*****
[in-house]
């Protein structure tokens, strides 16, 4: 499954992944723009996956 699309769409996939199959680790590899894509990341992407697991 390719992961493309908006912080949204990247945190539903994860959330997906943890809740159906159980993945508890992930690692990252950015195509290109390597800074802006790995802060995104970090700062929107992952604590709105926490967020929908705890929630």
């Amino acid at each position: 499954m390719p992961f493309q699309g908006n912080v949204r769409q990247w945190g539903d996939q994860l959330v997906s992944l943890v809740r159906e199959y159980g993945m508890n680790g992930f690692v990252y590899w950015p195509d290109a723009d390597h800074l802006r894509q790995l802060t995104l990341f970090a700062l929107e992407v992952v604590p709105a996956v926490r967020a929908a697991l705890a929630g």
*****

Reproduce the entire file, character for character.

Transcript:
[in-house]
């Protein structure tokens, strides 16, 4: 499954992944723009996956 699309769409996939199959680790590899894509990341992407697991 390719992961493309908006912080949204990247945190539903994860959330997906943890809740159906159980993945508890992930690692990252950015195509290109390597800074802006790995802060995104970090700062929107992952604590709105926490967020929908705890929630």
């Amino acid at each position: 499954m390719p992961f493309q699309g908006n912080v949204r769409q990247w945190g539903d996939q994860l959330v997906s992944l943890v809740r159906e199959y159980g993945m508890n680790g992930f690692v990252y590899w950015p195509d290109a723009d390597h800074l802006r894509q790995l802060t995104l990341f970090a700062l929107e992407v992952v604590p709105a996956v926490r967020a929908a697991l705890a929630g």